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  • October 16th, 2018

    reCAP :: Umphrey’s McGee :: 2018.10.14 :: The Capitol Theatre

    Words by: Julia Wolfe
    Photos by: Scott Harris

    Celebrating over 20 years of writing and performing, the mystical six members of Umphrey’s McGee remain courageous in their improvisational conversations, only to contrast the modesty behind their music. The released two albums in 2018 within months of each other, both cleverly entitled It’s Not Us and It’s You. These albums center around the band’s primary source of inspiration, the experience of their live shows, and the MASSIVE number of fans that attend them. These shows aren’t just about witnessing musicians with an immense ability to ping-pong ideas on the fly, or admiring the sequential transformation of their long-reigning career. No…these shows are about us, the fans, and the wave of hundreds that packed The Cap Sunday night was a true testament to that.

    Long before music rang from the main stage, patrons settled in and buzzed in anticipation around The Cap’s corridors. A community of people from near and far greeted each other and made new introductions, unphased that it was a Sunday night and responsibility would creep up tomorrow. Sunday’s part of the weekend after all, so why worry?

    With drinks in hand, spirits lifted, and blues resounding from opening band Southern Avenue in the early evening, it was already time to move. Energy rose at an alarming rate from the trifecta of slick guitar licks from guitarist Ori Naftaly, crisp runs of vocalist Tierinii Jackson and unique percussion patterns of drummer Tikyra Jackson, the sister of Tierinii. Bleeding out the blues on tracks from their recent release, you couldn’t help but sway, clap, and stomp to the beat as more people moved in and mimicked your moves. While the amount of dancing remained at a vibrant constant as the night went on, room to do so became scarce, and the anxiety grew for Umphrey’s to fill the nearly full theatre with that Jimmy Stewart improvisational mastery that takes us right back to the 90s.

    Umphrey’s takes the cake for ensemble cues and signals, made apparent in between their opening numbers, “The Pequod” and “Mulche’s Odyssey” from Anchor Drops. These guys have been around long enough to pick up on a vibe, and a simple glance from Brendan Bayliss to Jake Cinninger was enough to move to the following song at a rapid pace, without anyone knowing of its spontaneity. Bassist Ryan Stasik held this power to alter as well, giving off his own visual cues to the band during the accelerating riff of “Bridgeless.” This unspoken communication was so flawless and subtle, and each transition of polyphony kept bodies warm and moving, as the wide walls of The Cap boasted the amplification to surround you. Before closing out their first set, the band brought back members of Southern Avenue to do an oh-so-bluesy cover of “Come Together,” setting three guitarists free to solo and bend their strings to the absolute limit, achieving that perfect cry suitable for the Beatles.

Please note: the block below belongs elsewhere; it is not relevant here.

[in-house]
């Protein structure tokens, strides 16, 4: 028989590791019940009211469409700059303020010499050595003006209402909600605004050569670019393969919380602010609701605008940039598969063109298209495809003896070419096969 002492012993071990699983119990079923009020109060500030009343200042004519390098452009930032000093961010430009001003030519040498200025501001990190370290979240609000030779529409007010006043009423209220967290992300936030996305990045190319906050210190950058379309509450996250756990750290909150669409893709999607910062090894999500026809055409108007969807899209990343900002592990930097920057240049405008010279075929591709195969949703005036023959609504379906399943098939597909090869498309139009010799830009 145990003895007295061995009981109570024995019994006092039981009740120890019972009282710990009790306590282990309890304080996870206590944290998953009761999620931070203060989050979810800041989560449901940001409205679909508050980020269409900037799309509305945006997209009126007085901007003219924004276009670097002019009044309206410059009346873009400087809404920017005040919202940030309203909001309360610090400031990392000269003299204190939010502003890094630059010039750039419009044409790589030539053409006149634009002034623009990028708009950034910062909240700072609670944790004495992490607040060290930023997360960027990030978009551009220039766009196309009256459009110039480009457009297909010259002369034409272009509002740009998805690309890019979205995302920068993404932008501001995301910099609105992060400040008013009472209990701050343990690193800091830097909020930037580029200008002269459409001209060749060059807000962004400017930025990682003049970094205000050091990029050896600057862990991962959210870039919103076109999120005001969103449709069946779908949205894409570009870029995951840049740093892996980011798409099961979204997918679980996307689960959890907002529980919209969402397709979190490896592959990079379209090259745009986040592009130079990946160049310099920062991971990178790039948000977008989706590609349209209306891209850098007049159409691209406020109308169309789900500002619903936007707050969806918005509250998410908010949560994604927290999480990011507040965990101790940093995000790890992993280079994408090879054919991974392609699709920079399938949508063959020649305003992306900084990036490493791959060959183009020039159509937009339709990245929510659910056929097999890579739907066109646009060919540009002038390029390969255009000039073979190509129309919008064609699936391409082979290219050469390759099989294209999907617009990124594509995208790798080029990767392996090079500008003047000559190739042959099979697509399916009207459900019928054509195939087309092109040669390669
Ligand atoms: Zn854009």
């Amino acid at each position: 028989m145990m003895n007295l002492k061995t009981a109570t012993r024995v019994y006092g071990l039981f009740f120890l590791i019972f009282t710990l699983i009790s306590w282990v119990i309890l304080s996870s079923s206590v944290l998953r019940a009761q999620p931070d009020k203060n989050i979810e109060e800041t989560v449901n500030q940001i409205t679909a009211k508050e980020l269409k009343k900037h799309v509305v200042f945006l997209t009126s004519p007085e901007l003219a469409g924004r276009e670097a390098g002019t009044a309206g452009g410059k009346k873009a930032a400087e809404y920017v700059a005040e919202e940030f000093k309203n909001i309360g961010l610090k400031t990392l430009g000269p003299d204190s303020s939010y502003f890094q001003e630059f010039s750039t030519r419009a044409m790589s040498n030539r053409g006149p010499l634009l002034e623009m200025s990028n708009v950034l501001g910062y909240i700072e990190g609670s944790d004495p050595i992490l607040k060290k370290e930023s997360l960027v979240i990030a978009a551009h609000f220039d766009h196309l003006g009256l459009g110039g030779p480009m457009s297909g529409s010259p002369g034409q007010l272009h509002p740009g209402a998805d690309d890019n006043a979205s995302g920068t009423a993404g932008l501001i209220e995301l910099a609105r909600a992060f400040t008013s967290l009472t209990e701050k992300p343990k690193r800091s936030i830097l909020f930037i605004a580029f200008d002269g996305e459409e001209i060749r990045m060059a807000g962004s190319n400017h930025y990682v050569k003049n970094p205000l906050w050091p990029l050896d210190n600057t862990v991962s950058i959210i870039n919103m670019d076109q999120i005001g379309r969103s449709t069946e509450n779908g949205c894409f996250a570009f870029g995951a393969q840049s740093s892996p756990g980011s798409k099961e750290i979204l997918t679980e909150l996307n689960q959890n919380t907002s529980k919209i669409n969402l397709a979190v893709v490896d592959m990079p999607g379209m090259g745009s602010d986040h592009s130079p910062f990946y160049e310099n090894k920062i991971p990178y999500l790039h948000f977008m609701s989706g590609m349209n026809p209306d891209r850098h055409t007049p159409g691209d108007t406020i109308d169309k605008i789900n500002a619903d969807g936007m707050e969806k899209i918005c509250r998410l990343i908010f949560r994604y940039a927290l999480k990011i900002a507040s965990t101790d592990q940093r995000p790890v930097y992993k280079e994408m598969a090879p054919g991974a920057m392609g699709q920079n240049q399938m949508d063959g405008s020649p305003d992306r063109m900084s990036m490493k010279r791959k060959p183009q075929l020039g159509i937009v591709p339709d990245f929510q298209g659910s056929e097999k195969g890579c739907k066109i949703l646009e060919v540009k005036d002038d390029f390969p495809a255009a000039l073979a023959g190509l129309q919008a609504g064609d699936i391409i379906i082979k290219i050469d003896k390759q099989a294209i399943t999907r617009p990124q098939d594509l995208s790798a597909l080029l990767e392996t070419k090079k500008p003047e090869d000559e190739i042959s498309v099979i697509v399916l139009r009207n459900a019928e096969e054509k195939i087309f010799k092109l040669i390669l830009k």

Even with two hours worth of new material to add to the setlist, Umphrey’s played a surprisingly low amount of new songs in their second set. We got a taste of It’s You when they segwayed into the rather hair metal-esque intro of “Seasons,” but they went back to 2004 shortly after and revisited Anchor Drops with “Plunger.” The lack of new songs didn’t seem to stir the audience, and they had a few covers to make up for it, including “I Ran” from A Flock of Seagulls and “La Grange” from ZZ Top. After a long duration of instrumental music, it felt right to belt along to such familiar songs and catch a second wind.

    Umphrey’s played “Ocean Billy” as the final song in their set, and they barely walked off stage before the audience demanded an encore. It was well into the night at that point, about 11:30pm, but the theater remained full up until their encore of “Kula” and another visit to “Bridgeless” bid the audience goodnight.

    The fan dedication to Umphrey’s McGee is unparalleled, allowing them the flexibility to cut back on their overall number of shows, and generally not worry about their studio album sales. This is a group that blossomed right around the craze of the internet, and they worked hard to absorb loyal fans nonetheless. These fans are well connected, sharing stories of their favorite Umphrey’s shows and traveling from out of state to see them transcend The Capitol on a Sunday night. It’s these people that keep the band permanently at rockstar status, and this community will faithfully attend the next Umphrey’s show…and the next…and the next…